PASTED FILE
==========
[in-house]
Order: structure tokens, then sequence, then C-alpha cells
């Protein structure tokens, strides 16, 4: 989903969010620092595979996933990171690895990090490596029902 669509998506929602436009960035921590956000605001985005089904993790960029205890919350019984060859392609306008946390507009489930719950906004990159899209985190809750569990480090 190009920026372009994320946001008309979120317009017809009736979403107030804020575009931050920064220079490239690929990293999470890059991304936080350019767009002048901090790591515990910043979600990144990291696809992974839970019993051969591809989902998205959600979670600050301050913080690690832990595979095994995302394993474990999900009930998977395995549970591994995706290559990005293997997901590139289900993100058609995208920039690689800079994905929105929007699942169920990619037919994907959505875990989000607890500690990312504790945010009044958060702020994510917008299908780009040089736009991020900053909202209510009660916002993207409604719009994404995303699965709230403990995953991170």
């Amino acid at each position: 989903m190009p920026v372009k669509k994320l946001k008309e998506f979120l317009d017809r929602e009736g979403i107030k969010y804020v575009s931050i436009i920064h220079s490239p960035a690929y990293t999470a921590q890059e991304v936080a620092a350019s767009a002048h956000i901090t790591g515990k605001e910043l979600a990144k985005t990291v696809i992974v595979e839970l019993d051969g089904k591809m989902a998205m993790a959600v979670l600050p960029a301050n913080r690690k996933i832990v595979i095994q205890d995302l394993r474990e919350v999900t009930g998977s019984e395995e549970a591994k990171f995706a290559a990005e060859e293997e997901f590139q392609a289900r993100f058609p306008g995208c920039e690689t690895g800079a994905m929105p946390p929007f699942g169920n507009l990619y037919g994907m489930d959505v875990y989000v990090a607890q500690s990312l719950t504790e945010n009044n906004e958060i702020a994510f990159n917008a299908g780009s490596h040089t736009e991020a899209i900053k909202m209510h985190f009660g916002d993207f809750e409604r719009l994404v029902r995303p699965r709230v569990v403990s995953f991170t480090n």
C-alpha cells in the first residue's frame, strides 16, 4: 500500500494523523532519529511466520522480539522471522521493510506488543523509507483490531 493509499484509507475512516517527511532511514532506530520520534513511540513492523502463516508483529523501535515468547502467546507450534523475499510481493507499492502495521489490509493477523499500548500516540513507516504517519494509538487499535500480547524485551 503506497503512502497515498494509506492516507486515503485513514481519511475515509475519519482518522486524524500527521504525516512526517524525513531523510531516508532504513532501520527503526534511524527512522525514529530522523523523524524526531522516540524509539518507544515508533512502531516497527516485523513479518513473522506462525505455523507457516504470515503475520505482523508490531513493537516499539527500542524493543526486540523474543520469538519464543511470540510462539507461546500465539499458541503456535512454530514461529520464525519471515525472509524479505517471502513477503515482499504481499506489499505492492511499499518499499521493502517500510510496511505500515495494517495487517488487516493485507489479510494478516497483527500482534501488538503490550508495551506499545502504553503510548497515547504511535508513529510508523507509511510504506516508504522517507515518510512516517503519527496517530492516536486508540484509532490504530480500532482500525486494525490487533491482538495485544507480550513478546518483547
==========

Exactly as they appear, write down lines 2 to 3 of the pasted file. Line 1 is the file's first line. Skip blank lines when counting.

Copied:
Order: structure tokens, then sequence, then C-alpha cells
């Protein structure tokens, strides 16, 4: 989903969010620092595979996933990171690895990090490596029902 669509998506929602436009960035921590956000605001985005089904993790960029205890919350019984060859392609306008946390507009489930719950906004990159899209985190809750569990480090 190009920026372009994320946001008309979120317009017809009736979403107030804020575009931050920064220079490239690929990293999470890059991304936080350019767009002048901090790591515990910043979600990144990291696809992974839970019993051969591809989902998205959600979670600050301050913080690690832990595979095994995302394993474990999900009930998977395995549970591994995706290559990005293997997901590139289900993100058609995208920039690689800079994905929105929007699942169920990619037919994907959505875990989000607890500690990312504790945010009044958060702020994510917008299908780009040089736009991020900053909202209510009660916002993207409604719009994404995303699965709230403990995953991170």